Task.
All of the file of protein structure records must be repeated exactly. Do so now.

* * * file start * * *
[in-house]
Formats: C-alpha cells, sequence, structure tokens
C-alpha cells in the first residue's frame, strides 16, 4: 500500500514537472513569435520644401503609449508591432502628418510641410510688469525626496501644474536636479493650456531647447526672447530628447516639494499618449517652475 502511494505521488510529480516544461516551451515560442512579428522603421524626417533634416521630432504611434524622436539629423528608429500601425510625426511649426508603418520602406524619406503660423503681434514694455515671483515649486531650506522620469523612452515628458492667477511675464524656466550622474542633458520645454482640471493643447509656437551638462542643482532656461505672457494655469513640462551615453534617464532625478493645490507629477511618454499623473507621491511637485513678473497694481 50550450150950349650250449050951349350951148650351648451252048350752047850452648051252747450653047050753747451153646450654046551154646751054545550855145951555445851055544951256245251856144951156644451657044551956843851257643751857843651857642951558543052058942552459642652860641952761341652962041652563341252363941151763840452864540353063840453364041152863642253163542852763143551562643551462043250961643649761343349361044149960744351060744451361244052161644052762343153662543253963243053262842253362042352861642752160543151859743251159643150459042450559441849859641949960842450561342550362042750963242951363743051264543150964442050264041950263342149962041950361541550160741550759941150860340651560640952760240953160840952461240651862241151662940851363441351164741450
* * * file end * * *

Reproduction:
[in-house]
Formats: C-alpha cells, sequence, structure tokens
C-alpha cells in the first residue's frame, strides 16, 4: 500500500514537472513569435520644401503609449508591432502628418510641410510688469525626496501644474536636479493650456531647447526672447530628447516639494499618449517652475 502511494505521488510529480516544461516551451515560442512579428522603421524626417533634416521630432504611434524622436539629423528608429500601425510625426511649426508603418520602406524619406503660423503681434514694455515671483515649486531650506522620469523612452515628458492667477511675464524656466550622474542633458520645454482640471493643447509656437551638462542643482532656461505672457494655469513640462551615453534617464532625478493645490507629477511618454499623473507621491511637485513678473497694481 50550450150950349650250449050951349350951148650351648451252048350752047850452648051252747450653047050753747451153646450654046551154646751054545550855145951555445851055544951256245251856144951156644451657044551956843851257643751857843651857642951558543052058942552459642652860641952761341652962041652563341252363941151763840452864540353063840453364041152863642253163542852763143551562643551462043250961643649761343349361044149960744351060744451361244052161644052762343153662543253963243053262842253362042352861642752160543151859743251159643150459042450559441849859641949960842450561342550362042750963242951363743051264543150964442050264041950263342149962041950361541550160741550759941150860340651560640952760240953160840952461240651862241151662940851363441351164741450